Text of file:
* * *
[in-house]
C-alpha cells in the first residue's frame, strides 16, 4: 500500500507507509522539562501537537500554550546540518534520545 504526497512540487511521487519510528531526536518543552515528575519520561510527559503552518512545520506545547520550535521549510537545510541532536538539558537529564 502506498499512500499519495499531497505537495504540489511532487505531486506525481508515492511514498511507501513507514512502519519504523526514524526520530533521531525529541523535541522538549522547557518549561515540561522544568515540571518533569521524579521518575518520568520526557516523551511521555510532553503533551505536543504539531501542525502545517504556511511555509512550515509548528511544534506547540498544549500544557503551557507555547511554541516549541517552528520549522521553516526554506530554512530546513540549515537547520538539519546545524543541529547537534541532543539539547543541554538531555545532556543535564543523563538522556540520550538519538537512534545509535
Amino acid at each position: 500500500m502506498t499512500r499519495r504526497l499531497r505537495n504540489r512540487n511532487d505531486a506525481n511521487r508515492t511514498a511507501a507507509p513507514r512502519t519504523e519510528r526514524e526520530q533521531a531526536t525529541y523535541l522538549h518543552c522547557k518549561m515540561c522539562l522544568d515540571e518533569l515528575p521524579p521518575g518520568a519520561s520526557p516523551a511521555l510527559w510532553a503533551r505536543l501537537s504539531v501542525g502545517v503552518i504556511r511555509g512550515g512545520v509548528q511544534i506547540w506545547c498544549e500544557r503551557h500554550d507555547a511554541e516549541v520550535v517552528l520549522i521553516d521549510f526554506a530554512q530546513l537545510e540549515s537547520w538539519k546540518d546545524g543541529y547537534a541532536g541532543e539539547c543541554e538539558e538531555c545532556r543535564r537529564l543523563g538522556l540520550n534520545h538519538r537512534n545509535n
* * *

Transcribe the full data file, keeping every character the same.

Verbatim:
[in-house]
C-alpha cells in the first residue's frame, strides 16, 4: 500500500507507509522539562501537537500554550546540518534520545 504526497512540487511521487519510528531526536518543552515528575519520561510527559503552518512545520506545547520550535521549510537545510541532536538539558537529564 502506498499512500499519495499531497505537495504540489511532487505531486506525481508515492511514498511507501513507514512502519519504523526514524526520530533521531525529541523535541522538549522547557518549561515540561522544568515540571518533569521524579521518575518520568520526557516523551511521555510532553503533551505536543504539531501542525502545517504556511511555509512550515509548528511544534506547540498544549500544557503551557507555547511554541516549541517552528520549522521553516526554506530554512530546513540549515537547520538539519546545524543541529547537534541532543539539547543541554538531555545532556543535564543523563538522556540520550538519538537512534545509535
Amino acid at each position: 500500500m502506498t499512500r499519495r504526497l499531497r505537495n504540489r512540487n511532487d505531486a506525481n511521487r508515492t511514498a511507501a507507509p513507514r512502519t519504523e519510528r526514524e526520530q533521531a531526536t525529541y523535541l522538549h518543552c522547557k518549561m515540561c522539562l522544568d515540571e518533569l515528575p521524579p521518575g518520568a519520561s520526557p516523551a511521555l510527559w510532553a503533551r505536543l501537537s504539531v501542525g502545517v503552518i504556511r511555509g512550515g512545520v509548528q511544534i506547540w506545547c498544549e500544557r503551557h500554550d507555547a511554541e516549541v520550535v517552528l520549522i521553516d521549510f526554506a530554512q530546513l537545510e540549515s537547520w538539519k546540518d546545524g543541529y547537534a541532536g541532543e539539547c543541554e538539558e538531555c545532556r543535564r537529564l543523563g538522556l540520550n534520545h538519538r537512534n545509535n